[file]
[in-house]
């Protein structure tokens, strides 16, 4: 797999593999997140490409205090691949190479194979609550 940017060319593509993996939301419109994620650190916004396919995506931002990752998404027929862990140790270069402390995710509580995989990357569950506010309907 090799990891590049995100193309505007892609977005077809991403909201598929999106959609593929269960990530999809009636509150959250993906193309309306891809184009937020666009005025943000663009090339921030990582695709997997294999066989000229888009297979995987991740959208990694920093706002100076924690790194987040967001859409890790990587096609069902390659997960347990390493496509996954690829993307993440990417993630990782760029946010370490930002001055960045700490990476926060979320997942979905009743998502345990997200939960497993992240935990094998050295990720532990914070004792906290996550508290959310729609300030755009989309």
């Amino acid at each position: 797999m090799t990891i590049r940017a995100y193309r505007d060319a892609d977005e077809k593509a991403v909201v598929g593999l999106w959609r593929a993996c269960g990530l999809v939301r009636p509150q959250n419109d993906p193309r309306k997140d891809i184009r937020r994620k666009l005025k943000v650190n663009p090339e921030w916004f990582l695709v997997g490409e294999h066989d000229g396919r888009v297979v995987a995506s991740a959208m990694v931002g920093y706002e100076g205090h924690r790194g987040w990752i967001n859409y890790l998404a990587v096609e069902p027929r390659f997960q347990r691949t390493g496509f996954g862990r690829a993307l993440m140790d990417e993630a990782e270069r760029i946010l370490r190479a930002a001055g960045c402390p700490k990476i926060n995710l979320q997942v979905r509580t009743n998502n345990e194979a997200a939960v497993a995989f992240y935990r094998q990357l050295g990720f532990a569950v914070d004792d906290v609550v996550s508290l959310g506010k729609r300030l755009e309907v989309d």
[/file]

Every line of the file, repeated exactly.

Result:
[in-house]
């Protein structure tokens, strides 16, 4: 797999593999997140490409205090691949190479194979609550 940017060319593509993996939301419109994620650190916004396919995506931002990752998404027929862990140790270069402390995710509580995989990357569950506010309907 090799990891590049995100193309505007892609977005077809991403909201598929999106959609593929269960990530999809009636509150959250993906193309309306891809184009937020666009005025943000663009090339921030990582695709997997294999066989000229888009297979995987991740959208990694920093706002100076924690790194987040967001859409890790990587096609069902390659997960347990390493496509996954690829993307993440990417993630990782760029946010370490930002001055960045700490990476926060979320997942979905009743998502345990997200939960497993992240935990094998050295990720532990914070004792906290996550508290959310729609300030755009989309």
């Amino acid at each position: 797999m090799t990891i590049r940017a995100y193309r505007d060319a892609d977005e077809k593509a991403v909201v598929g593999l999106w959609r593929a993996c269960g990530l999809v939301r009636p509150q959250n419109d993906p193309r309306k997140d891809i184009r937020r994620k666009l005025k943000v650190n663009p090339e921030w916004f990582l695709v997997g490409e294999h066989d000229g396919r888009v297979v995987a995506s991740a959208m990694v931002g920093y706002e100076g205090h924690r790194g987040w990752i967001n859409y890790l998404a990587v096609e069902p027929r390659f997960q347990r691949t390493g496509f996954g862990r690829a993307l993440m140790d990417e993630a990782e270069r760029i946010l370490r190479a930002a001055g960045c402390p700490k990476i926060n995710l979320q997942v979905r509580t009743n998502n345990e194979a997200a939960v497993a995989f992240y935990r094998q990357l050295g990720f532990a569950v914070d004792d906290v609550v996550s508290l959310g506010k729609r300030l755009e309907v989309d």